Written by dr Nisa Uswatun Karimah



Baby girl ‘S’ was born at term by a caesarean section under BPJS Kesehatan (national health insurance program) coverage from mother ‘F’ at one of the Mother & Baby Friendly Hospital in D city on 7th November 2020. The birth weight was 3230 grams. She was crying immediately and directly placed in the same room with mother F. From early on both mother and baby were highly supported to do the early breastfeeding. Mrs. F is an employee who works at the same hospital. As an employee of a well-known Mother Baby Friendly Hospital in D city, mother F had attended the lactation education for employees which held annually by the lactation team at the hospital. Therefore mother F really motivated to breastfeed for up to 2 years.


The next day after giving birth, the mother and baby were visited by a lactation-counseling doctor, in order to receive a breastfeeding counseling and direct practice in the inpatient room. Mother complained of sore in her breasts. After the examination, the baby was found to have a tongue-tie and a lip-tie, which interfered with the breastfeeding process. Both mother and father of baby S immediately decided for a tongue-tie and lip-tie frenotomy on the next day when the baby was 3 days old. When a frenotomy was held, the baby’s weight had dropped a lot, by 8% to 2970 gr. After the frenotomy was done, the counselor taught the parents about tongue and lip exercises. The tongue and lip exercise was recommended to be done 5 times a day for the next 3 weeks. In addition, the baby were advised to do the tummy time every day on the parents’ chest. The baby was also given jelly to be smeared under the tongue and upper lip in order to speed up the recovery. In the end, the baby was advised to be checked once a week after the frenotomy.


Because the mother felt the breastfeeding was smooth and she had nothing to complain about after 1 week, she did not attend the scheduled post-incision control. Unfortunately, the mother and the baby visited the doctor almost 2 months later because the baby’s weight increase was obstructed. They came on 29th December 2020 and it was found that at the age of 1 month 22 days, the baby’s weight was 3715 grams, with an increase of 9.7 grams/day since the incision. For such age, the nutritional status of the baby could be categorized as less than -2SD (standard deviation). The mother then consults with the doctor at the lactation clinic. From the anamnesis, it was found that tongue exercises were not carried out properly, which resulted in reattachment of tongue tie. This situation affected the baby’s difficulty in gaining weight since the reattachment impaired the breastfeeding process. The baby had her reattached tongue-tie incised (cut again) so that the baby could suckle properly again. However, because the baby was already experiencing growth problems, she was immediately supplemented with the Supplemental Nursing System (SNS) according to the prescribed dose.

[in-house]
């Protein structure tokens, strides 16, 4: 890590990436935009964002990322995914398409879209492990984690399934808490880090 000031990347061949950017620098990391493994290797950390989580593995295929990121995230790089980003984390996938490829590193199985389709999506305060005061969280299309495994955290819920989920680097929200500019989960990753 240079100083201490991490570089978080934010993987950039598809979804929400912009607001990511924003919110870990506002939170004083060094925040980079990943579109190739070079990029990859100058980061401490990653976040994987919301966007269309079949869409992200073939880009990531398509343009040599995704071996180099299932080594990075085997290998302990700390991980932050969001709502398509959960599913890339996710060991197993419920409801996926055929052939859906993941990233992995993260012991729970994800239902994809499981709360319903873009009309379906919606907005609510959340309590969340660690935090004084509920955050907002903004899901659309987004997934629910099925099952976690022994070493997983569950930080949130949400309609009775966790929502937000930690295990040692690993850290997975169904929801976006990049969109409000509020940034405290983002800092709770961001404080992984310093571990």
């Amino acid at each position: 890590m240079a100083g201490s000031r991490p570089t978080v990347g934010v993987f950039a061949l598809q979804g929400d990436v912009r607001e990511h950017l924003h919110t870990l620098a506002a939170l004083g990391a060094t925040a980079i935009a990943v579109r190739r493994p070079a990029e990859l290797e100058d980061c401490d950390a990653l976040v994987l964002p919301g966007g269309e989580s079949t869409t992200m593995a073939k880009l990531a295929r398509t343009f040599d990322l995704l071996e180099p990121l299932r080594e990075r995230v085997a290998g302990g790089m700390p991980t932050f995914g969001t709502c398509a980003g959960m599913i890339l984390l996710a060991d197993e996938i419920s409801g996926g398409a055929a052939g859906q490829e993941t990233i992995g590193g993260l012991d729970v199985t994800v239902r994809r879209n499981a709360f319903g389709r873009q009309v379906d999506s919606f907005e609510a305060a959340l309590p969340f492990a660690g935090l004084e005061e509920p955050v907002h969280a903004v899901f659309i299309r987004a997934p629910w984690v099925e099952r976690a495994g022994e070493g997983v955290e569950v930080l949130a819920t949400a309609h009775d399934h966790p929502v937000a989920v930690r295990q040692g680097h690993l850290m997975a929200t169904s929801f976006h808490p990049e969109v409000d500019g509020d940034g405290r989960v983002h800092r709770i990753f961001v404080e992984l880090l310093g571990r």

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Already learned a lesson from previous experience, the mother (and the baby) always visited the doctor routinely as scheduled after the repeated incision. The baby’s weight increased well and the SNS dose could be decreased gradually until it was no longer needed. The SNS system could be stopped after the baby’s weight has met the desired weight gain according to the growth curve and reached a good nutritional status. The mother was also given additional paid leave to support the breastfeeding program for up to 2 years, which in accordance with the existing policies at the hospital for employees who want to breastfeed. Then the routine check was scheduled at the end of the following month, on 26th January 2021.


Unfortunately, before the next appointment scheduled, to be precise on 23rd January 2021, it turned out that the father was declared as being infected with COVID-19 based on positive swab-PCR results, after he had gone on a business trip out of town. The father had experienced symptoms such as fever and cough. After tracing the transmission of the disease, the mother and the baby were also declared as positive cases of COVID-19, but both of them were asymptomatic. Due to the symptomatic father, the family decided to do the isolation treatment at the hospital. The mother opted to be isolated in the same room and breastfeed the baby at her own will. The mother and the baby were supported by all health workers because all workers in the Mother Baby Friendly Hospital are pro-breastfeeding. The mother also took time to contact the lactation-counselling doctor (via WhatsApp) to ask for guidance on breastfeeding smoothly for up to 2 years, even though they were in a pandemic situation and contracted COVID-19 infection. The mother was motivated to breastfeed as usual, of course, with the awareness of performing transmission of infectious diseases prevention protocols, such as wearing masks, washing hands frequently, and using disinfectants.